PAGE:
As a new church, we get asked a lot to explain ourselves, to pick a label, as it were. We are convicted of Credobaptism (baptism of believers), but we’re not Southern Baptist (“Baptist” with a big “B” as I refer to it). We’re Reformed but not antogonistic. We’re loving but stress doctrine. We practice church discipline but know that we’re all sinners striving for holiness. We believe in cultural engagement rather than retreat. We believe that missions begins where our contact with unbelievers begins and then extends to the nations.
It may or may not surprise you that, when I began the process of planting Church of the Cross, I often felt a bit alone. We did not have a “sending” church in the traditional sense and I was not part of a denomination. But, as the lead planter of Church of the Cross, I also knew, without a shadow of a doubt, that I did not want to be a lone ranger, I had no aspirations of “going it alone.” I knew that I needed advice and accountability and I wanted Church of the Cross to be a part of something larger than itself.
Enter the Acts 29 Network. Acts 29 Network Director Scott Thomas introduces the network this way:
Acts 29 Network exists to start churches that plant churches. God is using our network to influence and shape the church planting culture through both solid theology and contextualizing the gospel. We will not waver on either of these commitments. We won’t water down our theology to reach more people and we won’t attack the culture in the name of Christianity. We are planting churches that are missionaries in their respective communities sent by Christ with the gospel (John 20:21). It is our desire to plant 1,000 new churches in the next 10 years. We desire to make your dream of planting a gospel-driven church come true. We count it an honor to partner with you and to serve you.
I get the “Why Acts 29″ question quite a bit, so, I want to offer a few quick thoughts. Though there are certainly more reasons than these why we decided that Acts 29 was the best fit for us, these are some that I want to share with you:
- Jesus-centered missionality
I realize that “missional” is a bit of a junk-drawer word (surely you have a drawer somewhere in your house where everyone puts everything?!), but at it’s base, it communicates the idea of living like missionaries in our immediate context. Living on and in God’s mission. Missions involves cultural engagement and lays the groundwork for evangelism.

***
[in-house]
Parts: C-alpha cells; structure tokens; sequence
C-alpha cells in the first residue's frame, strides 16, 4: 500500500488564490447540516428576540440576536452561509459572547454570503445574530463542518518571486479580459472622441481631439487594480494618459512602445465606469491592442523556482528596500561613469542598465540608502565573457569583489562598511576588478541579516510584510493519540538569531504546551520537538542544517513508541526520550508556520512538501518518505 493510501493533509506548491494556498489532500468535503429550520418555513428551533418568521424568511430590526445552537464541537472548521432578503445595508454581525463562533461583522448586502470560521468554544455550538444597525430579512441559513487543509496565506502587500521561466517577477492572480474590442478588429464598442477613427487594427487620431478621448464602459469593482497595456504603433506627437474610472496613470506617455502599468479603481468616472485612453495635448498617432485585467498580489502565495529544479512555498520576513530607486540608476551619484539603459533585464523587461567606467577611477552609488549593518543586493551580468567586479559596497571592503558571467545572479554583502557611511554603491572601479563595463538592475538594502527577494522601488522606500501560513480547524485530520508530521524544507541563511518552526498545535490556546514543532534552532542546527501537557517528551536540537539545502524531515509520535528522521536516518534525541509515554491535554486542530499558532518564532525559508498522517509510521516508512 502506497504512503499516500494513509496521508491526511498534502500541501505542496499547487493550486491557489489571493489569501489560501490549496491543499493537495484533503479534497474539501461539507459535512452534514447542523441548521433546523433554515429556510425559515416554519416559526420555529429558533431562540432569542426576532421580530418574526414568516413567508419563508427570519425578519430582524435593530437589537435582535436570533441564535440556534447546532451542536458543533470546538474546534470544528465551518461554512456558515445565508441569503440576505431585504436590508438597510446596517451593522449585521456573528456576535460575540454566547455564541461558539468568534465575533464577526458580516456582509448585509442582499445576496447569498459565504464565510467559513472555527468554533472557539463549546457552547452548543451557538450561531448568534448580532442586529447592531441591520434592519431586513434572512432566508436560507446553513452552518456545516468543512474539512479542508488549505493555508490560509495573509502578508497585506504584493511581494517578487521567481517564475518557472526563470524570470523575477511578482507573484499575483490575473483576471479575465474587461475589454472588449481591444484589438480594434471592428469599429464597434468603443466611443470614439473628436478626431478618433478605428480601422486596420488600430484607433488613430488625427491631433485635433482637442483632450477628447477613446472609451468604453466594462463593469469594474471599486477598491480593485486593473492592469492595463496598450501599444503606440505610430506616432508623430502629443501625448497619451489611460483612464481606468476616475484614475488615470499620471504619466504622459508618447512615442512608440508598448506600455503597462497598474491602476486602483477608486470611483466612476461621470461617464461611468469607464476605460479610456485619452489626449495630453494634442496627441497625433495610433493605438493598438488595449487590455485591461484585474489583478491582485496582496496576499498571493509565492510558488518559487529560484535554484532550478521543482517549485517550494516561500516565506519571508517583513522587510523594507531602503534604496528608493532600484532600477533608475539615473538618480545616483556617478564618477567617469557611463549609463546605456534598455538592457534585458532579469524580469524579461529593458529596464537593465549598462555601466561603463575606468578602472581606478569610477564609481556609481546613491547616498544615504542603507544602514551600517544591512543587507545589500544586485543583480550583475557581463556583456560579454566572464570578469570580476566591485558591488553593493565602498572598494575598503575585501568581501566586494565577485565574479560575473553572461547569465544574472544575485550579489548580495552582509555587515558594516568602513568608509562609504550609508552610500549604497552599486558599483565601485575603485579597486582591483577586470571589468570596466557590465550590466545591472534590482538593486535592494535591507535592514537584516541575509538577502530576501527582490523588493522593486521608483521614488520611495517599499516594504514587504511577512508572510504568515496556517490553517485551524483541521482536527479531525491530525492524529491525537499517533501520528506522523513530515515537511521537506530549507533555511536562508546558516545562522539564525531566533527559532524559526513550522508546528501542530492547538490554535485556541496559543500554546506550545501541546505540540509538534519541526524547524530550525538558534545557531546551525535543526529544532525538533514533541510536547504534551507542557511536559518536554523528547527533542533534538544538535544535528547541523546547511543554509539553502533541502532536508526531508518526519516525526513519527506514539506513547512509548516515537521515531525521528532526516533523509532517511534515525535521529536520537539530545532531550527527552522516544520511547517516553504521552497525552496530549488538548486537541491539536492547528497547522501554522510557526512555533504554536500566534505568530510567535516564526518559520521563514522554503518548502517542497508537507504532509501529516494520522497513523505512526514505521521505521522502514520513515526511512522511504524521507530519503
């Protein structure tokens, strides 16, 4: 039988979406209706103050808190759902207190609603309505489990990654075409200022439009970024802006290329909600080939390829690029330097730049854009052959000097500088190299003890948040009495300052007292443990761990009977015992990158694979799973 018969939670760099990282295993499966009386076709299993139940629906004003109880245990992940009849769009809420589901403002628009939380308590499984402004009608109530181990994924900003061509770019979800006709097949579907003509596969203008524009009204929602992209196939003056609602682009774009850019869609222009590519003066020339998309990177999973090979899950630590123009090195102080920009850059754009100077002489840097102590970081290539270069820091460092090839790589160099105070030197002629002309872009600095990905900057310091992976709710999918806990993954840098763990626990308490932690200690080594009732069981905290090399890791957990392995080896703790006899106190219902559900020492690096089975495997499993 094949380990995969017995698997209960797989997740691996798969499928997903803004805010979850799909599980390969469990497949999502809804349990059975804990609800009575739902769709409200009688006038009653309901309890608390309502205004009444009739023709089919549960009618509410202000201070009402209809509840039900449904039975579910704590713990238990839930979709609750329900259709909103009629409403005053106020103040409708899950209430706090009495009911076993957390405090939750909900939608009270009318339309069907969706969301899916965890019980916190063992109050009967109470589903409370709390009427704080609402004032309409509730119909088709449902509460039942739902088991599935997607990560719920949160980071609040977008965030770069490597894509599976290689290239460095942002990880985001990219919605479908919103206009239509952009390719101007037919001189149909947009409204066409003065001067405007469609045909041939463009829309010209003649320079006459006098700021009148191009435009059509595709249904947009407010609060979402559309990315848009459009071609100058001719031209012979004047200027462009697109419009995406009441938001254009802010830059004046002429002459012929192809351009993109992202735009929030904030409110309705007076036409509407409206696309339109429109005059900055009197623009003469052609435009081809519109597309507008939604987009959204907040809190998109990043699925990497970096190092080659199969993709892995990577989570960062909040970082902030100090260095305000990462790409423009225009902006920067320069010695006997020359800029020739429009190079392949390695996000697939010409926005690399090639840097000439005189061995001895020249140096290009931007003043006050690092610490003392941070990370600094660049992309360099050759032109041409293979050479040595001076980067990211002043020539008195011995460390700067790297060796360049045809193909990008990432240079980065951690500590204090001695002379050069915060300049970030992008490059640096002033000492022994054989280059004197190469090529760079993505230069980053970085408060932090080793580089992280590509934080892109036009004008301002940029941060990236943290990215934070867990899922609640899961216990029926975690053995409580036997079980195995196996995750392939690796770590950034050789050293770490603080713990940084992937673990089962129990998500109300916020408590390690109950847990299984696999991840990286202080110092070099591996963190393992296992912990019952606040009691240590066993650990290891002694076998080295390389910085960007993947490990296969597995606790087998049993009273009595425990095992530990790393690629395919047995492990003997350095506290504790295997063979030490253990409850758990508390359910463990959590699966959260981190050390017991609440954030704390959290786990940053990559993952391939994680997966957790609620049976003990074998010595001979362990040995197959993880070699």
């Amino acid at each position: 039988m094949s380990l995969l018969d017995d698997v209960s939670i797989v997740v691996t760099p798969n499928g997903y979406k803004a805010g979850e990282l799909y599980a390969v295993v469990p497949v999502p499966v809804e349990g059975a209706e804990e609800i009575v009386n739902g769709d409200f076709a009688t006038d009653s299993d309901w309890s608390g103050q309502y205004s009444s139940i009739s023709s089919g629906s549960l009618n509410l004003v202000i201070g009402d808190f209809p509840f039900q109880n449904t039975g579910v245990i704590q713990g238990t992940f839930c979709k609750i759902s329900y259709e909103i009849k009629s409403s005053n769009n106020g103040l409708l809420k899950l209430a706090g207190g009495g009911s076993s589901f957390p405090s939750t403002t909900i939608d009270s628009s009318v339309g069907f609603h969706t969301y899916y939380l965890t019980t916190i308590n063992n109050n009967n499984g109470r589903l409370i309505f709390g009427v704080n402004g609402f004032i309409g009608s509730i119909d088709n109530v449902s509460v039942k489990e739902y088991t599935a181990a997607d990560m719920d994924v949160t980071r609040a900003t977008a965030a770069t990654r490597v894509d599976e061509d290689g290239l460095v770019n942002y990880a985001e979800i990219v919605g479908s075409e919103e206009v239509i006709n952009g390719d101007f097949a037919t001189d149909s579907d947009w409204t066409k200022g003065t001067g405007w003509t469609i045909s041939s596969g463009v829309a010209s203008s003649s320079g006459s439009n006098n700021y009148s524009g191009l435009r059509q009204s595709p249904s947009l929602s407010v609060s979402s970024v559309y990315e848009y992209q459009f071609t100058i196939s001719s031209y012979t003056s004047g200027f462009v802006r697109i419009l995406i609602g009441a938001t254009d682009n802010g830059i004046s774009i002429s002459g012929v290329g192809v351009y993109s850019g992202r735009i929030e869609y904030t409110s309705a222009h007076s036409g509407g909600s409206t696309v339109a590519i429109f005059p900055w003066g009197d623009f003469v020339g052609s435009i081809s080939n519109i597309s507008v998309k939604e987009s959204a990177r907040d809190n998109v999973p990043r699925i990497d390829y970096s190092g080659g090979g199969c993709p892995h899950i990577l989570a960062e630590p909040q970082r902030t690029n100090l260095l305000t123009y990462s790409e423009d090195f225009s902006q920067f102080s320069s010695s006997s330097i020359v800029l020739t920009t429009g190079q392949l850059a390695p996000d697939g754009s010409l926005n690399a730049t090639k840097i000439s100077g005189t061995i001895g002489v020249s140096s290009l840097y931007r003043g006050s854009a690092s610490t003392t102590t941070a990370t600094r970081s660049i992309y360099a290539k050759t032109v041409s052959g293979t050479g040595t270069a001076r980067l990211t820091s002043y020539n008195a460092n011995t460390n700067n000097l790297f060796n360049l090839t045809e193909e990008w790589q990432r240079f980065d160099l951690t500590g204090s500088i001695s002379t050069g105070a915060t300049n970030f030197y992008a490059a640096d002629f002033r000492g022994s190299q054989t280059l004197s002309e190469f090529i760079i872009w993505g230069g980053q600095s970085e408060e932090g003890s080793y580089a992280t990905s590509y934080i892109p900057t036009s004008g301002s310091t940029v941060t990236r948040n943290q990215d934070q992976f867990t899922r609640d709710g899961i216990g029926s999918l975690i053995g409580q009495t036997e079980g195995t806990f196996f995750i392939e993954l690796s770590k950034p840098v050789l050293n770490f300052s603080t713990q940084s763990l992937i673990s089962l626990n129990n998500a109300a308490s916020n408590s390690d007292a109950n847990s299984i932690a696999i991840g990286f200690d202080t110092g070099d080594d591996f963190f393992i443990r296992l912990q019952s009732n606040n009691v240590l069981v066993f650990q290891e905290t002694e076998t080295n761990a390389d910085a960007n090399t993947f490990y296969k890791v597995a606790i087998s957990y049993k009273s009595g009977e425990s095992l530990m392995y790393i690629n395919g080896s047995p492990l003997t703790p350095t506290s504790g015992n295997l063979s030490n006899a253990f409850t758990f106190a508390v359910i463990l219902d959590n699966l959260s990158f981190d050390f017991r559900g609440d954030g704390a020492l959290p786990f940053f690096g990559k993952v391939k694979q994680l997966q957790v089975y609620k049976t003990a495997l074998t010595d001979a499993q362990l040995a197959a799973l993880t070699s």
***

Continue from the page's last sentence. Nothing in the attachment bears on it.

Acts 29 not only understands and encourages this but does so from a Christ-centered framework, putting Jesus at the center of everything. This is key and must not be overlooked. Indeed, as Mars Hill Church says: “It’s All About Jesus.” To claim to be “on mission” without Jesus is simply a fool’s errand at best, and suicide at worst. Acts 29 understands that, not only is Jesus the embodiment of God on Mission, He is our hope and strength as He sends us in His footsteps (Matthew 28:18-20).
- Vocal doctrinal commitment
It is a sometimes-tempting trap for many church planters to water down doctrine in the hopes of attracting more people. Acts 29 rejects such shallow options, understanding that, to open up your Bible at all and teach is to involve doctrine and we’d better strive to get it right. We only do disservice when we treat the things of God as though they’re merely self-help tools to get us our best lives. Acts 29 unapologeticaly encourages and empowers pastors to lead their people deep into the glories of Calvary.
- The centrality of the Church
While the doctrine (and practice) of the Church is under attack from nearly every direction (including many who profess faith in Christ), Acts 29 stands on the principle that the Church is at the center of God’s redeeming Work. It is for the Church that Christ laid down His life (Ephesians 5:25).
- The importance of family
It’s often been said: “As goes the home, so goes the church.” And yet, it’s quite common for many ministers to pour themselves out so much in ministry that they have nothing left for their families, which should be their primary ministry. Acts 29 not only understands this, they call their pastors/planters to first be family men before pastors. This is often sorely overlooked to the detriment of everyone involved. I am humbled to be part of a network that takes family so seriously.
- Calling Men to Be Men
I was never a jock and I cringe a bit when I see masculinity defined primarily in athletic/competitive terms. But, it doesn’t take long in most churches to realize that more women participate in church life than do men. Acts 29 is intentionally calling men to be men, to be sacrificial leaders, to be humbly bold, to lead their families and the church. This is much needed in our culture.
- Kingdom over Denomination
Acts 29 has members across the denominational landscape. I see this as a tremendous strength. Acts 29 strives to put the Kingdom over our differences (as important as they may be). It’s much more difficult to strive to work across those boundaries than it is to hide behind them. What’s even more difficult is to firmly hold certain doctrines in a closed hand while holding others in an open hand. I am honored to be part of a network that puts the unity of the Kingdom above the differences of denomination.